In this article, we discuss optimal routing problems,

## Motivation

You probably use forms like this every day:

From: …………………………………………………………………………………………………….

To: ………………………………………………………………………………………………………….

And these forms are wonderful. Two clicks, two words, and there you go, the fastest route from point A to point B. But have you ever wondered how the route that you ultimately take is determined? What processes are involved?

In this article, we offer answers to these questions.

## Google cannot read maps

Google uses algorithms to determine our best routes. In order for these algorithms to work properly, they need the correct form of input. Let us first consider what concept makes the most sense to apply to the problem of finding the shortest path. A network of roads is best displayed in a top-down view, such as in a satellite image. In Figure 1, we see what a small Swiss town looks like from space.

Unfortunately, the pathfinding algorithm used by Google Maps does not work with satellite images. It works with a different data structure. We can always consider the network of roads as a directed graph.

There are more graph theory articles from the Math Section:

- Introduction To Graph Theory Applications (most recommended for a start)
- Friendship Paradox
- Taking A Walk With Euler
- Inverse Friendship Paradox
- How Google Maps Calculates The Shortest Route
- Four Color Theorem Controversy

Let us consider what Figure 1 would look like if we were to turn it into a graph, cf. Figure 2. Every intersection and every location of interest can be regarded as a vertex of the graph and the roads that connect vertices are then the edges.

The lines in Figure 2 represent the edges of the graph and the circles are the nodes (for a basic crash course in graph theory read the Friendship Paradox).

Denote the set of edges by \(E\) and the set of vertices by \(V.\) For each edge \(e \in E\) we denote its edge weight by \(c_e.\)

In the case of a road network, the edge weights represent the time it takes to go from one vertex \(u\) to its neighbour \(v\) via the edge \( \{u,v\}, \) which represents a road that leads from \(u\) to \(v.\)

.The task of finding the shortest way from point A to point B can thereby be reduced to finding the shortest path on a weighted graph. There are a lot of different algorithms that can do this but we only want to discuss the one introduced by Dijkstra. (Google Maps most likely uses \(A^*\) search.)

Dijkstra’s algorithm was published in 1959 by Edsger W. Dijkstra. The algorithm was and still is important in the area of pathfinding. It is explained in the following video by the YouTube-channel Nathaniel Fan:

## Problems

In practice, there are of course a lot more complications involved in the process of finding the shortest path, such as:

- It is not trivial to create a graph from the knowledge of where roads and locations are.
- Traffic jams affect travel time and it is not possible to predict them all in advance.
- Some roads may be closed during certain hours during the day making the graph time-dependent.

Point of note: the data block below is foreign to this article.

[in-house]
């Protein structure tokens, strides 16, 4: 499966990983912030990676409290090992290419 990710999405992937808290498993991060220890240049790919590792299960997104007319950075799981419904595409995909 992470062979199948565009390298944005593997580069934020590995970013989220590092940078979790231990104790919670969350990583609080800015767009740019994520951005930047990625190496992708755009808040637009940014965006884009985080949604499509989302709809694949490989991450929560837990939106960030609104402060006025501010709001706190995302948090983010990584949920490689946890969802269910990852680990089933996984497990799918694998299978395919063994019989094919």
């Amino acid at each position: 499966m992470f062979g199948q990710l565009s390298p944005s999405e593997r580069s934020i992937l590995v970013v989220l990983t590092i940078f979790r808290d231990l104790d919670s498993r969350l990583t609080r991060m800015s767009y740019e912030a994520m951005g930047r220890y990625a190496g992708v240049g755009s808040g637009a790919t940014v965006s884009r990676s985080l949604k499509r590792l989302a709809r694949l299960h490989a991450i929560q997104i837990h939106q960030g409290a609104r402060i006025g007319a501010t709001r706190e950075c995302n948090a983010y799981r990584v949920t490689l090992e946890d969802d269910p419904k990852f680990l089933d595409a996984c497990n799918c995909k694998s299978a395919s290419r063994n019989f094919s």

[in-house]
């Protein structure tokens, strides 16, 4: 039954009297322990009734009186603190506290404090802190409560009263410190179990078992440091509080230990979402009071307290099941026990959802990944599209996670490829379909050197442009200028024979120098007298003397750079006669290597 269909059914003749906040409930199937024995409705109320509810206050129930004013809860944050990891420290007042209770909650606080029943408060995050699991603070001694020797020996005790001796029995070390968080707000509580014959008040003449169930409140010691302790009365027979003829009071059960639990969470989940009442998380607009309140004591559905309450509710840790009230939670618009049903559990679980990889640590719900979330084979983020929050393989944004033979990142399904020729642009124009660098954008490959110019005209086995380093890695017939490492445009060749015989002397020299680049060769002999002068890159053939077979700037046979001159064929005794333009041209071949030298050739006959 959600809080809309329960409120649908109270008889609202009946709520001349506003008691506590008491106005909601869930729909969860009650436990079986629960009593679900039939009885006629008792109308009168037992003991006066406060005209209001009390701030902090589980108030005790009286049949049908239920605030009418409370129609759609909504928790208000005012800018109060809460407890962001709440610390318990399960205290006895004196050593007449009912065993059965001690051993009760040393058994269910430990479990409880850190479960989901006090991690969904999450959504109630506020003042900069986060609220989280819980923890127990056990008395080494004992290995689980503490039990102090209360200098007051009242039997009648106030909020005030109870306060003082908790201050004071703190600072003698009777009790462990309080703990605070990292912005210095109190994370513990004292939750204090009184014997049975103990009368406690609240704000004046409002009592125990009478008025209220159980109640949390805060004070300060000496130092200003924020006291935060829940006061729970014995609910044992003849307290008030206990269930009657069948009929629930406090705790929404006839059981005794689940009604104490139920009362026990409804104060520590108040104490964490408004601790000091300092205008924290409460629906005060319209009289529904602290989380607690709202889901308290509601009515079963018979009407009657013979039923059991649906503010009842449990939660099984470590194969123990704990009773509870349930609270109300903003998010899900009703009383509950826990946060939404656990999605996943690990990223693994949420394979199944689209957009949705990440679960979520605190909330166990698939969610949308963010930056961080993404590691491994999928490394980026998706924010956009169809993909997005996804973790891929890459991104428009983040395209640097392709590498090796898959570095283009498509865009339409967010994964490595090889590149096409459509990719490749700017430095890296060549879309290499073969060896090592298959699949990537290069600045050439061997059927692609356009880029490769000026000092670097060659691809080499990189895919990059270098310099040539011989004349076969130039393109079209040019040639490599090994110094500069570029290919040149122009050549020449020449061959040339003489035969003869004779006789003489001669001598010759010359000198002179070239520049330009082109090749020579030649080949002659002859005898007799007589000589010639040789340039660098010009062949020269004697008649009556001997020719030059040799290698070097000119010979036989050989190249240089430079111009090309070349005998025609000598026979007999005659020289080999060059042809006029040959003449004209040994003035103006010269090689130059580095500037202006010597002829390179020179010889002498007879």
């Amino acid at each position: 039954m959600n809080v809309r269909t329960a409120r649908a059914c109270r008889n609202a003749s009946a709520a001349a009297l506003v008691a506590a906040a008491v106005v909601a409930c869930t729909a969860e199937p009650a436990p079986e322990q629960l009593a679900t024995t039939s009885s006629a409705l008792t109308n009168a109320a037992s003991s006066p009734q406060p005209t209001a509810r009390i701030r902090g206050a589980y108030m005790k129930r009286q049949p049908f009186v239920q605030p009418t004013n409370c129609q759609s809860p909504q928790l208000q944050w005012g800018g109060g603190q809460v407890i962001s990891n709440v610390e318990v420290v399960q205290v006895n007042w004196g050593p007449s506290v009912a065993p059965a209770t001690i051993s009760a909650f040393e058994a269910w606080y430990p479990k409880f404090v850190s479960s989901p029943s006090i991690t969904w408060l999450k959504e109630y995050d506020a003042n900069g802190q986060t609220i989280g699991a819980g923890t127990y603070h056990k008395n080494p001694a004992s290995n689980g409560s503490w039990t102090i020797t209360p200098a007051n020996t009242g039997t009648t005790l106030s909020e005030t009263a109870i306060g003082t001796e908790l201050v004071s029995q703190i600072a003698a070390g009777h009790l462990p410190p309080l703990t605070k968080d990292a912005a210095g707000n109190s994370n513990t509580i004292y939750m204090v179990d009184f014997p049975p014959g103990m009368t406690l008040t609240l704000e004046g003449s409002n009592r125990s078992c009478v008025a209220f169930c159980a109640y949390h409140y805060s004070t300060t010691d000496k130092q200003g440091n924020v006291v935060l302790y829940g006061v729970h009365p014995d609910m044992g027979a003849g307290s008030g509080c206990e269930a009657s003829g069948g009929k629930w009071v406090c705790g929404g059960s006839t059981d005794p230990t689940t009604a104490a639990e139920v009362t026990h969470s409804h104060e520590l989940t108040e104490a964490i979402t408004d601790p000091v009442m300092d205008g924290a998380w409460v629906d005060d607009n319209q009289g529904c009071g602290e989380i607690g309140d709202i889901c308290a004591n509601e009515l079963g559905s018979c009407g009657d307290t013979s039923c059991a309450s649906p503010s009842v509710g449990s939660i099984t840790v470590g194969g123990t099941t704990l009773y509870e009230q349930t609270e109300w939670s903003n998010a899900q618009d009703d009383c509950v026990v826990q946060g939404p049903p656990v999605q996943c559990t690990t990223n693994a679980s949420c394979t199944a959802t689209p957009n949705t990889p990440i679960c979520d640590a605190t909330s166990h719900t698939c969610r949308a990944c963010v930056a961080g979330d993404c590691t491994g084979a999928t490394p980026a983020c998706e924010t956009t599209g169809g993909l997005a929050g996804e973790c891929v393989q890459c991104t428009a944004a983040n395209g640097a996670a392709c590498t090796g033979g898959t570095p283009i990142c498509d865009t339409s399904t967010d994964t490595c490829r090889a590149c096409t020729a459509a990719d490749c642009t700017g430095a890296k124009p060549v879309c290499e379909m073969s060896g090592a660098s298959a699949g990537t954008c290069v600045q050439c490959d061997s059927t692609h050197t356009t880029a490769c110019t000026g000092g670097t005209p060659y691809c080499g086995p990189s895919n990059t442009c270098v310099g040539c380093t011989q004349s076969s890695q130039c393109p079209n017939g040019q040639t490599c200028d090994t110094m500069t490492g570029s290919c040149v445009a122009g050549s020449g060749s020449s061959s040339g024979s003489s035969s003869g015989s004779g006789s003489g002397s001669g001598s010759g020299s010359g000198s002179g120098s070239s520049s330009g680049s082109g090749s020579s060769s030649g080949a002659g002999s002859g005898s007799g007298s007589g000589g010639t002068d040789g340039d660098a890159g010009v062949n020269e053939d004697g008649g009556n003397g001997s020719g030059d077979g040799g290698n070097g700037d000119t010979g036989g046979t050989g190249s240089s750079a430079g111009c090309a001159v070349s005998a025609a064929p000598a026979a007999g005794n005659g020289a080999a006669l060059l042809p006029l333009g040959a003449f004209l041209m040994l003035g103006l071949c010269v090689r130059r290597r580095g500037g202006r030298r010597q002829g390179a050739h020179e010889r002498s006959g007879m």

But, as we all know, the process of pathfinding is getting better every year and we can hopefully look forward to new discoveries in this area of research.

## Conclusion

We explained the core idea behind Google Maps’ algorithm, introduced Dijkstra’s algorithm, and discussed further difficulties involving pathfinding. For more articles on graph theory, especially ones that are more in-depth, the following are recommended:

## 3 Comments

## Chris · December 31, 2018 at 15:15

With a title of “How Google Maps Calculates The Shortest Route”, I expected to learn how Google Maps calculate the shortest route.

While Dijkstra’s Algorithm is at the core, there’s no way that works. I expected at least some treatment of A* and a discussion of heuristic. Though I’m sure they use something more like D* to account for changing traffic and road closures.

## Elias Wirth · January 1, 2019 at 14:40

Hey Chris,

Thank you very much for your comment.

With this article, in particular, the plan was to discuss the basic principles involved in the process of pathfinding and while yes, Dijkstra’s is most certainly not used by Google, it is still the most easily understandable of these algorithms. I value the basic understanding of the concepts involved in the algorithms higher than discussing the maybe more relevant A* star search. This is just a decision I made for this post, which not everyone is going to be satisfied by. I do, however, try to write on a broad spectrum of mathematical depth (some articles go into more detail than others) and this article was definitely on the lighter side. Hopefully, you still enjoyed reading it and if you would like to write a short piece on the different search algorithms I would be open to a collaboration. I wish you a happy new year, Chris.

Best regards,

Elias

## Patrick · December 31, 2018 at 22:06

interesting that it selects ABDF as the preferred route over AEDF, even though both are the same distance, merely because the first leg in ABDF is shorter than the first left in AEDF. The ACD route must wind around a lot (or have a lot of switchbacks) for it to be a distance of 14 when ABD and AED are each only 9; it would be somewhat unusual to have one route between two other routes that are both shorter.